Swedish Meatballs!

Have a Yummy Day Oct 2014 Susanna Blavarg6453


We’ve heard this question so many times: Do you really eat meatballs in Sweden? And yes, as a matter of fact, we do, and quite often too. We eat them at xmas and midsummer and Sundays and Wednesdays and at local bistros and just about anytime, anywhere. They are traditionally served with cream sauce and lingonberry jam. If you wanna try, these are really good Swedish ones:


Swedish Meatballs

For 8 people

  • ½ cup / 1½ dl milk
  • ⅔ cup / 1 dl heavy cream
  • ½ cup / 1½ dl bread crumbs
  • 600 g ground beef
  • 400g ground pork
  • 2 teaspoons salt
  • 3 pinches of white pepper
  • 2 eggs
  • 2 yellow onions, chopped
  • Butter for frying

Mix the milk, cream and bread crumbs in a bowl. Let it swell for 10 minutes. Then mix all ingredients. Divide the mixture and form 1 inch/ 2,5 cm meatballs in your palms. Fry the meatballs in butter until cooked. Serve with mashed potatoes, cream sauce and lingonberry jam.

Cream sauce 

  • 1 ¼ cup / 3 dl dark strong beef broth
  • 1 ¼ cup / 3 dl heavy cream
  • 2 teaspoons corn flour

Add meat broth to the pan you just fried the meat balls in. Let it boil for a few minutes. Add the cream and cook for another few minutes. Mix the corn flour with some cold water and stir into the cream sauce. Season with salt and pepper. Strain the sauce.

Garnish with apple slices, red onion and cabbage.

For lingonberry jam, if you are not in Scandinavia where you can buy it everywhere, visit your local IKEA store!


Sunday Roast

Happy Thanksgiving everyone! For our readers outside the US, Thanksgiving starts off the holiday season and it is a big family get together. It’s also one of the few holidays that are celebrated regardless of religion and what is celebrated is, really, the sharing of food. The feast is said to have originated in 1621 when the Plymouth colonists and Wampanoag Indians shared food at an autumn harvest feast.

Turkey is the big star at the traditional Thanksgiving table, we usually make ours with lots of apples, apple cider and star anise, but as the weekend is long and the ones of you that are cooking turkey are probably stuffing those very soon, we thought we would post some other great food to share on the blog today. Here’s a tasty Sunday roast and also a snack, popcorn with homemade salts.

Have a Yummy Day Oct 2013 Susanna Blavarg6712

Sunday Roast 

Steak with Mantle and Bones, Oven-baked Red Beets and Chili Emulsion

4 servings

Baked Whole Beets

  • 8 red beets or mixed beets, like Polka Beets or Yellow Beets
  • Sea Salt

Set the oven to 175°C/350°F. Wash the beets carefully and dry them with paper towels. Put the beets in a pan with some sea salt on the bottom. Put the pan in the middle of the oven for about 45-55 minutes, depending on the size of the beets.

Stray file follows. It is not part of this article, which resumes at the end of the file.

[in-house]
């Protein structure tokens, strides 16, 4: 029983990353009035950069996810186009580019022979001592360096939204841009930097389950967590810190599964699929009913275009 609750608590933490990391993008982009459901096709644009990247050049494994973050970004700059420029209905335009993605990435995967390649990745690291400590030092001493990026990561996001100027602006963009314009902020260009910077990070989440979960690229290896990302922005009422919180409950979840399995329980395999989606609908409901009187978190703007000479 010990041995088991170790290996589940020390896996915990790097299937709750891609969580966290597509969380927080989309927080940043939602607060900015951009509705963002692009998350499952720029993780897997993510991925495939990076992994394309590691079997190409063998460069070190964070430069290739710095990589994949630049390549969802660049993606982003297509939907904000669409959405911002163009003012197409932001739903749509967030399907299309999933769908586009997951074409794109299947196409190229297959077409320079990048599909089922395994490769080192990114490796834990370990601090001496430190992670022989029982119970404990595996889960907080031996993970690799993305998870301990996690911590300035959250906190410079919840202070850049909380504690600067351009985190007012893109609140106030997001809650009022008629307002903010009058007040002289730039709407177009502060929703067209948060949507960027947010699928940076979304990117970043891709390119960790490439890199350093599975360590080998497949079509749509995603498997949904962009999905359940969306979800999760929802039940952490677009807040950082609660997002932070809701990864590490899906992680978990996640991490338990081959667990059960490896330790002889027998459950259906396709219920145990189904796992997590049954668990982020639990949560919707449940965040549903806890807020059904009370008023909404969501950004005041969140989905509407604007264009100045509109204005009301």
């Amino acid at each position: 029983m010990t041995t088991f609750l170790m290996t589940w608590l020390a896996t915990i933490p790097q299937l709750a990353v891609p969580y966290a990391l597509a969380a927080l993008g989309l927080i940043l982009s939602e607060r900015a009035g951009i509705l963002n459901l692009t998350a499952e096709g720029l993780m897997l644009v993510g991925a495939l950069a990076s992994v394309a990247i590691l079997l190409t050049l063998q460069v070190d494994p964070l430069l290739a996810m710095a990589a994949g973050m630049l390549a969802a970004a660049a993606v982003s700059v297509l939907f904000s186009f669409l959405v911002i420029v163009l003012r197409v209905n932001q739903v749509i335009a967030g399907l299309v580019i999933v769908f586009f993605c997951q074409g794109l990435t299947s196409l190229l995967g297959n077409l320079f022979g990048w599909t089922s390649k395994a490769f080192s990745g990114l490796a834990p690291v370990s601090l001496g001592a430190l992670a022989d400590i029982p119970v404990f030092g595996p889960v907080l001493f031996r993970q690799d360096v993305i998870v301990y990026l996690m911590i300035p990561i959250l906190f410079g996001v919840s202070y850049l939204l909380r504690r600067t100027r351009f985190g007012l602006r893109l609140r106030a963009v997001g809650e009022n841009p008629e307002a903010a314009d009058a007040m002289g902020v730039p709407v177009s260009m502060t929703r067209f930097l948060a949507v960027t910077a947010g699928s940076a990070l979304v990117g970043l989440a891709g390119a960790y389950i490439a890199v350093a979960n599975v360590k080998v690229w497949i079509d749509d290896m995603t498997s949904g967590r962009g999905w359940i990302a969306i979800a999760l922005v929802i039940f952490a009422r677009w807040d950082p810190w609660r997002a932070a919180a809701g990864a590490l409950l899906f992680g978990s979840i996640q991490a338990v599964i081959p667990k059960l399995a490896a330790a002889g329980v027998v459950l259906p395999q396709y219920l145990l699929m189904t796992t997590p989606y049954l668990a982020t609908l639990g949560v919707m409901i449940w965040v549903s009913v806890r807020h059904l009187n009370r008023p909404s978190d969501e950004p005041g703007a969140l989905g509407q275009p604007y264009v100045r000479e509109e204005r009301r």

Roasted Steak with Mantle and Bones

  • 1 kg/2,2 pounds beef with mantle and bones
  • 1½ teaspoon BBQ rub spice
  • Salt
  • Ground black pepper
  • 3-4 bay leaves
  • rosemary
  • butter for frying

Set the oven to 150°C/300°F. Season the meat with BBQ rub, salt and pepper. Bind the bay leaves and rosemary with a twine around the meat. Fry it in butter on a high temperature on all sides. Put it in a pan in the bottom of the oven until it has an inner temperature of 53°C/127°F. Take out the meat and wrap it in aluminum foil for about 10 minutes. Bone and cut the meat into slices.

Chili Emulsion

Use as sauce for the meat.

  • 3 egg yolks, room temperature
  • 1 tablespoon water
  • ½ teaspoon lemon juice
  • ½ teaspoon tomato puree
  • 1 teaspoon crumbled anchochili or chiliflakes
  • 4 dl/1,5 cups neutral oil, room temperature
  • 1 pinch salt
  • ½ teaspoon liquid honey
  • ½-1 tablespoon chopped tarragon

Mix egg yolks, water, lemon juice, tomato puree and chili in a blender. Add oil slowly while mixing. Add salt and honey and stop turn the blender off after that. Add the tarragon and stir.

Red Beet Salt

  • ½ red beet
  • 2-3 tablespoons flake salt

Peel the red beet and slice it thinly on a kitchen mandoline. Dry the slices in a drying machine at around 50°C/120°F for about 2 hours, or dry the slices on a tray with baking paper in the oven at around 60°C/140°F for about 24 hours. Mix with the salt.


Have a Yummy Day Oct 2013 Susanna Blavarg6417 Have a Yummy Day Oct 2013 Susanna Blavarg6424


Popcorn has been cultivated in America for at least 5600 years and at least 6 cities in the US claim to be the popcorn capital of the world. Our favorite city New York just claims to be the capital of the world, so much easier, right? We found this very beautiful popcorn variety and made two different salts to season it. A perfect snack for any feast.


BBQ Salt for Popcorn


  • smoked sea salt
  • crushed dried garlic
  • paprika powder


Mix in a blender and sprinkle over freshly popped popcorn.


Herb Salt for Popcorn


  • dried parsley
  • salt
  • dried onion


Mix in a blender and sprinkle over freshly popped popcorn.

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